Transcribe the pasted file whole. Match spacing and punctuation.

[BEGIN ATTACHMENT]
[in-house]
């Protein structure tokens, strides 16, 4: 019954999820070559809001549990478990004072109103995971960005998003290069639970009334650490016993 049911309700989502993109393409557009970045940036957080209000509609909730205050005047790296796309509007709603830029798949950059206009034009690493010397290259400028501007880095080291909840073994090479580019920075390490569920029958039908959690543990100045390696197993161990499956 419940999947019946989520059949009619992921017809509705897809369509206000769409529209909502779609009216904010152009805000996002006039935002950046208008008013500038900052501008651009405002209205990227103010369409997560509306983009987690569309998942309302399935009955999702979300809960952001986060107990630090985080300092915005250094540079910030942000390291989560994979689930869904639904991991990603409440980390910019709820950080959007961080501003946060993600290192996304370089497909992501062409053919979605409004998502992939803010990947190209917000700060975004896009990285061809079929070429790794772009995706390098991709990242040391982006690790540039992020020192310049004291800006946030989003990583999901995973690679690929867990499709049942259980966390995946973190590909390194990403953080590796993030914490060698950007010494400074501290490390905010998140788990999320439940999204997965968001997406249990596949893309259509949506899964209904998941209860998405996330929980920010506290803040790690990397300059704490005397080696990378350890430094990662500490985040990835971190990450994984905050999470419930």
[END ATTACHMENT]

[in-house]
């Protein structure tokens, strides 16, 4: 019954999820070559809001549990478990004072109103995971960005998003290069639970009334650490016993 049911309700989502993109393409557009970045940036957080209000509609909730205050005047790296796309509007709603830029798949950059206009034009690493010397290259400028501007880095080291909840073994090479580019920075390490569920029958039908959690543990100045390696197993161990499956 419940999947019946989520059949009619992921017809509705897809369509206000769409529209909502779609009216904010152009805000996002006039935002950046208008008013500038900052501008651009405002209205990227103010369409997560509306983009987690569309998942309302399935009955999702979300809960952001986060107990630090985080300092915005250094540079910030942000390291989560994979689930869904639904991991990603409440980390910019709820950080959007961080501003946060993600290192996304370089497909992501062409053919979605409004998502992939803010990947190209917000700060975004896009990285061809079929070429790794772009995706390098991709990242040391982006690790540039992020020192310049004291800006946030989003990583999901995973690679690929867990499709049942259980966390995946973190590909390194990403953080590796993030914490060698950007010494400074501290490390905010998140788990999320439940999204997965968001997406249990596949893309259509949506899964209904998941209860998405996330929980920010506290803040790690990397300059704490005397080696990378350890430094990662500490985040990835971190990450994984905050999470419930």